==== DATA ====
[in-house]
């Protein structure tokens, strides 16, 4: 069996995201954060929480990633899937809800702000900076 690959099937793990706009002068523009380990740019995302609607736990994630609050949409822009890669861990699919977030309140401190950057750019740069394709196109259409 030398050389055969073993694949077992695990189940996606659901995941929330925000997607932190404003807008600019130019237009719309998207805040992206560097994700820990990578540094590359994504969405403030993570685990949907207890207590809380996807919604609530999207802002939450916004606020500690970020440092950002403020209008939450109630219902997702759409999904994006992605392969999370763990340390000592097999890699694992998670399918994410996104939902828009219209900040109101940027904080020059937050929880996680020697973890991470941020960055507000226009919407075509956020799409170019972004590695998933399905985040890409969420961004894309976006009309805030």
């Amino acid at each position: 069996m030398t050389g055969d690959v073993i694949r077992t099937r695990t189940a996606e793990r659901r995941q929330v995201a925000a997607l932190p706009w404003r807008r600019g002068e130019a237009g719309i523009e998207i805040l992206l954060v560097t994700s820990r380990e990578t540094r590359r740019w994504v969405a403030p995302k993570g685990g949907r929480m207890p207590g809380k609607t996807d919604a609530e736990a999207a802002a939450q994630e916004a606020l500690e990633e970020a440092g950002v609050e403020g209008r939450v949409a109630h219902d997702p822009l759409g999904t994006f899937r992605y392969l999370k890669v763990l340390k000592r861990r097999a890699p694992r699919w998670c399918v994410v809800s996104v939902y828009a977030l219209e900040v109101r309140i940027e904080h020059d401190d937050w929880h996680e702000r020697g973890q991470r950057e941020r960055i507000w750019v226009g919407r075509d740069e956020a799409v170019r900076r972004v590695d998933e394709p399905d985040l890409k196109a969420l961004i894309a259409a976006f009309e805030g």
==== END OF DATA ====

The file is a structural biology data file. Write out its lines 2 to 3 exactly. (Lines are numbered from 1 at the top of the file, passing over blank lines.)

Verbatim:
């Protein structure tokens, strides 16, 4: 069996995201954060929480990633899937809800702000900076 690959099937793990706009002068523009380990740019995302609607736990994630609050949409822009890669861990699919977030309140401190950057750019740069394709196109259409 030398050389055969073993694949077992695990189940996606659901995941929330925000997607932190404003807008600019130019237009719309998207805040992206560097994700820990990578540094590359994504969405403030993570685990949907207890207590809380996807919604609530999207802002939450916004606020500690970020440092950002403020209008939450109630219902997702759409999904994006992605392969999370763990340390000592097999890699694992998670399918994410996104939902828009219209900040109101940027904080020059937050929880996680020697973890991470941020960055507000226009919407075509956020799409170019972004590695998933399905985040890409969420961004894309976006009309805030």
């Amino acid at each position: 069996m030398t050389g055969d690959v073993i694949r077992t099937r695990t189940a996606e793990r659901r995941q929330v995201a925000a997607l932190p706009w404003r807008r600019g002068e130019a237009g719309i523009e998207i805040l992206l954060v560097t994700s820990r380990e990578t540094r590359r740019w994504v969405a403030p995302k993570g685990g949907r929480m207890p207590g809380k609607t996807d919604a609530e736990a999207a802002a939450q994630e916004a606020l500690e990633e970020a440092g950002v609050e403020g209008r939450v949409a109630h219902d997702p822009l759409g999904t994006f899937r992605y392969l999370k890669v763990l340390k000592r861990r097999a890699p694992r699919w998670c399918v994410v809800s996104v939902y828009a977030l219209e900040v109101r309140i940027e904080h020059d401190d937050w929880h996680e702000r020697g973890q991470r950057e941020r960055i507000w750019v226009g919407r075509d740069e956020a799409v170019r900076r972004v590695d998933e394709p399905d985040l890409k196109a969420l961004i894309a259409a976006f009309e805030g």